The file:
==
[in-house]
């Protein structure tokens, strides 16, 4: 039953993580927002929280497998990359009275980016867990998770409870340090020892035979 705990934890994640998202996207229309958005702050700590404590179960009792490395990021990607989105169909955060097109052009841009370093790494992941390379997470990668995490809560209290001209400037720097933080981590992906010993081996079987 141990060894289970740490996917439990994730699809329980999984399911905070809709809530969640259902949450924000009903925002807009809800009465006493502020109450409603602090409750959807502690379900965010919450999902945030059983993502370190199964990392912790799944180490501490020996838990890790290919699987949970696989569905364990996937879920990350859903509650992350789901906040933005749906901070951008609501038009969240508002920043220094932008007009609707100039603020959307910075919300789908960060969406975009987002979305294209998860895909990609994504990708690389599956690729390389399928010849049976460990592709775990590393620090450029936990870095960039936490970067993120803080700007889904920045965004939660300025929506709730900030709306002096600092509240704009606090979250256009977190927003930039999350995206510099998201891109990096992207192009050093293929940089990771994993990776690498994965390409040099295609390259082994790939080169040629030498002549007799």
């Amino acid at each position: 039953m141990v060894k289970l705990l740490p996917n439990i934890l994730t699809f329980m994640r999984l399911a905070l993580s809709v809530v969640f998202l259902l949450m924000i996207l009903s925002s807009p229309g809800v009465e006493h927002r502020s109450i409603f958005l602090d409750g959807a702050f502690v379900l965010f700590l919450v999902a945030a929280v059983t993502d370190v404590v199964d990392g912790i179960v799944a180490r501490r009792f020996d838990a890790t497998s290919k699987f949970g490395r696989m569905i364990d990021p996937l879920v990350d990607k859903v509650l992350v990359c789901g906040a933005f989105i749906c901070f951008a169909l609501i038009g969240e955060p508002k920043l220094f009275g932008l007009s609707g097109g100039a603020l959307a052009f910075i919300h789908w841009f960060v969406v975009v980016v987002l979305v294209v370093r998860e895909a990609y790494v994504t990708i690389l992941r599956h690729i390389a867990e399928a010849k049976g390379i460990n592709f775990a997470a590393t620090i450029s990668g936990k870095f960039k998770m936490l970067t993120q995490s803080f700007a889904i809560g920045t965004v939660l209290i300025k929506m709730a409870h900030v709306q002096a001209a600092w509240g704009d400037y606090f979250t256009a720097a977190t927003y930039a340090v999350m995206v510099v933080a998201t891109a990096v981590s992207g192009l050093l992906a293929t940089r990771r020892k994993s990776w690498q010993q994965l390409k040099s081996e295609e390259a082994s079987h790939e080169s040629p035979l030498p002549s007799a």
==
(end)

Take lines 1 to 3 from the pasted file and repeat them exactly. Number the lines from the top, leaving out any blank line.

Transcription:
[in-house]
């Protein structure tokens, strides 16, 4: 039953993580927002929280497998990359009275980016867990998770409870340090020892035979 705990934890994640998202996207229309958005702050700590404590179960009792490395990021990607989105169909955060097109052009841009370093790494992941390379997470990668995490809560209290001209400037720097933080981590992906010993081996079987 141990060894289970740490996917439990994730699809329980999984399911905070809709809530969640259902949450924000009903925002807009809800009465006493502020109450409603602090409750959807502690379900965010919450999902945030059983993502370190199964990392912790799944180490501490020996838990890790290919699987949970696989569905364990996937879920990350859903509650992350789901906040933005749906901070951008609501038009969240508002920043220094932008007009609707100039603020959307910075919300789908960060969406975009987002979305294209998860895909990609994504990708690389599956690729390389399928010849049976460990592709775990590393620090450029936990870095960039936490970067993120803080700007889904920045965004939660300025929506709730900030709306002096600092509240704009606090979250256009977190927003930039999350995206510099998201891109990096992207192009050093293929940089990771994993990776690498994965390409040099295609390259082994790939080169040629030498002549007799």
């Amino acid at each position: 039953m141990v060894k289970l705990l740490p996917n439990i934890l994730t699809f329980m994640r999984l399911a905070l993580s809709v809530v969640f998202l259902l949450m924000i996207l009903s925002s807009p229309g809800v009465e006493h927002r502020s109450i409603f958005l602090d409750g959807a702050f502690v379900l965010f700590l919450v999902a945030a929280v059983t993502d370190v404590v199964d990392g912790i179960v799944a180490r501490r009792f020996d838990a890790t497998s290919k699987f949970g490395r696989m569905i364990d990021p996937l879920v990350d990607k859903v509650l992350v990359c789901g906040a933005f989105i749906c901070f951008a169909l609501i038009g969240e955060p508002k920043l220094f009275g932008l007009s609707g097109g100039a603020l959307a052009f910075i919300h789908w841009f960060v969406v975009v980016v987002l979305v294209v370093r998860e895909a990609y790494v994504t990708i690389l992941r599956h690729i390389a867990e399928a010849k049976g390379i460990n592709f775990a997470a590393t620090i450029s990668g936990k870095f960039k998770m936490l970067t993120q995490s803080f700007a889904i809560g920045t965004v939660l209290i300025k929506m709730a409870h900030v709306q002096a001209a600092w509240g704009d400037y606090f979250t256009a720097a977190t927003y930039a340090v999350m995206v510099v933080a998201t891109a990096v981590s992207g192009l050093l992906a293929t940089r990771r020892k994993s990776w690498q010993q994965l390409k040099s081996e295609e390259a082994s079987h790939e080169s040629p035979l030498p002549s007799a």